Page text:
Using a case study of the Italian spirit grappa, we examine status recategorization—the vertical extension and reclassification of an entire market category. Grappa was historically a low-status product, but in the 1970s one regional distiller took steps that led to a radical break from its traditional image, so that in just over a decade high-quality grappa became an exemplar of cultured Italian lifestyle and held a market position in the same class as cognac and whisky. We use this context to articulate “theorization by allusion,” which occurs through three mechanisms: category detachment—distancing a social object from its existing category; category emulation—presenting that object so that it hints at the practices of a high-status category; and category sublimation—shifting from local, field-specific references to broader, societal-level frames. This novel theorization is particularly appropriate for explaining change from low to high status because it ASQ Coveravoids resistance to and contestation of such change (by customers, media, and other sources) as a result of status imperatives, which may be especially strong in mature fields. Unlike prior studies that have examined the status of organizations within a category, ours foregrounds shifts in the status and social meaning of a market category itself.

You can read “How Cinderella Became a Queen: Theorizing Radical Status Change” from Administrative Science Quarterly free for the next two weeks by clicking here. Want to know all about the latest research from Administrative Science QuarterlyClick here to sign up for e-alerts!

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*Grappa bottles image credited to star5112 (CC)

The September Issue of Administrative Science Quarterly is Now Online!

The September issue of Administrative Science Quarterly is now available and can be read online for free for the next 30 days. This issue offers a range of astute articles on organizational studies as well as insightful book reviews.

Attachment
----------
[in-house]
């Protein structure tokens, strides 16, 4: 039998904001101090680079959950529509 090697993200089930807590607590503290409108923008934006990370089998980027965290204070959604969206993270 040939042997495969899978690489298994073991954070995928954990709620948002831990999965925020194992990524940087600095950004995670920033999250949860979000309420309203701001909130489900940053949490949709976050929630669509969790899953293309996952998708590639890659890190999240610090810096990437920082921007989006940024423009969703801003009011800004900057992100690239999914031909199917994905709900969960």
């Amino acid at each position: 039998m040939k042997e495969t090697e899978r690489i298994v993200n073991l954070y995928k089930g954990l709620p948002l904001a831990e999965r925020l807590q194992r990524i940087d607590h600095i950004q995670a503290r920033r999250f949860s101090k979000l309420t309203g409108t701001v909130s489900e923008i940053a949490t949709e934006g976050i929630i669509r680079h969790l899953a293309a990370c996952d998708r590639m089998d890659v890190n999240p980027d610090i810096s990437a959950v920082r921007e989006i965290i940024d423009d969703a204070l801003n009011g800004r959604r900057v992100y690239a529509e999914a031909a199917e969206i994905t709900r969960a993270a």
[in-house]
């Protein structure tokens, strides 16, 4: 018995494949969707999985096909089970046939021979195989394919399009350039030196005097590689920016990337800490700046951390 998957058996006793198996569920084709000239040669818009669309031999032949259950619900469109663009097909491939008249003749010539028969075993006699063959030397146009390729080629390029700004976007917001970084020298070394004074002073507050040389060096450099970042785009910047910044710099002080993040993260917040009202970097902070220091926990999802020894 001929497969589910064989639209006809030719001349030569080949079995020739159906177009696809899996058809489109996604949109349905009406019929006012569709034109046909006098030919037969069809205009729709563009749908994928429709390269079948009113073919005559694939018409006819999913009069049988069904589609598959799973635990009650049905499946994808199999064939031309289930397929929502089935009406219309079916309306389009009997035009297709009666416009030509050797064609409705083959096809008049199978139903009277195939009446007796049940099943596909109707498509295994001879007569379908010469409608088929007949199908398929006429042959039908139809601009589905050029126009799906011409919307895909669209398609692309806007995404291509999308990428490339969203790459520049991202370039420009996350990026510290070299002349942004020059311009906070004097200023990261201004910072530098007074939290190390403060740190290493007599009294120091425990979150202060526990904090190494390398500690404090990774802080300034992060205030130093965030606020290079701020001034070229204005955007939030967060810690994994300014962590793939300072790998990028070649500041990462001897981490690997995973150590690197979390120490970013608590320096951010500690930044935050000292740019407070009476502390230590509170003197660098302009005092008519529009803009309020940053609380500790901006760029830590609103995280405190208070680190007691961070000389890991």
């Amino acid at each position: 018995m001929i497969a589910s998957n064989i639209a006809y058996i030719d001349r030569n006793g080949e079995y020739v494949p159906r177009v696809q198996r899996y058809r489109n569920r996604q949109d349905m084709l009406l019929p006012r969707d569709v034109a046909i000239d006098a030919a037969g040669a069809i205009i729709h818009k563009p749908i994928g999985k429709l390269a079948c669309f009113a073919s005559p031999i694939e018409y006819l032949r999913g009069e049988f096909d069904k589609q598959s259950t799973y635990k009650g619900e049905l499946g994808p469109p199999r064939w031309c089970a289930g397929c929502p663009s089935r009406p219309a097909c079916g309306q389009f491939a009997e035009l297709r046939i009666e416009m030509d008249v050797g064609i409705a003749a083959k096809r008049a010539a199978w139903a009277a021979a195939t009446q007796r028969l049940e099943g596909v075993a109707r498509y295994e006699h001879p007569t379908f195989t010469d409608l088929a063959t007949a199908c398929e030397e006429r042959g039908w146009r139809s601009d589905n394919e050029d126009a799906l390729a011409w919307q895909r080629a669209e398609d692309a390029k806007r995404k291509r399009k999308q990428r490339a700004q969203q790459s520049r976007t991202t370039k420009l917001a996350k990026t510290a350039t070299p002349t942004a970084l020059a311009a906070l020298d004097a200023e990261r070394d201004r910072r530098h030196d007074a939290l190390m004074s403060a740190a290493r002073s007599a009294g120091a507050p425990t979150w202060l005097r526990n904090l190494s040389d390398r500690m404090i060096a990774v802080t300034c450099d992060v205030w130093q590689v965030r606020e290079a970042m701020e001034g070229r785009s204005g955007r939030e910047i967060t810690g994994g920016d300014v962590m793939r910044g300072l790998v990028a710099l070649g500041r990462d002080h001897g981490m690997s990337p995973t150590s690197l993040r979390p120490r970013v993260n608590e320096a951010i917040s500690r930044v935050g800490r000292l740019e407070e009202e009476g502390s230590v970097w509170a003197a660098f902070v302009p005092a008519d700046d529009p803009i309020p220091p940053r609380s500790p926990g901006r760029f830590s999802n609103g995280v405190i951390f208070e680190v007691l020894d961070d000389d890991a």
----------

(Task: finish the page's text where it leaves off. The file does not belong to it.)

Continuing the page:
The lead article entitled “Place and Institutional Work: Creating Housing for the Hard-to-house” was authored by Thomas B. Lawrence of the University of Oxford and Graham Dover of the Mindset Social Innovation Foundation. You can read the abstract here:

The places in which organizational life occurs can have profound impacts on actors, actions, and outcomes but are largely ignored in ASQ_v60n3_Sept2015_cover.inddorganizational research. Drawing on ideas from social geography, we explore the roles that places play in institutional work. The context for our study is the domain of housing for the hard-to-house, within which we conducted two qualitative case studies: the establishment of Canada’s first residential and day-care facility for people living with HIV/AIDS, and the creation of a municipal program to provide temporary overnight accommodation for homeless people in local churches. In examining these cases, we found that places played three key roles: places contained, mediated, and complicated institutional work. Each of these roles was associated with a distinct ontology of place: places as social enclosures, as signifiers, and as practical objects. Our findings have significant implications for how we understand the relationship between location and organizations and allow us to develop a process model of places, institutions, and institutional work.

Click here to access the Table of Contents of the September issue of Administrative Science Quarterly. Want to know about all the latest from Administrative Science Quarterly? Click here to sign up for e-alerts!

Property Rights Design and Market Process

“Property Rights Design and Market Process: Implications for Market Theory, Marketing Theory, and S-D Logic” was recently published in Online First in Journal of Macromarketing by Michaela Haase and Michael Kleinaltenkamp, both of Freie Universitat.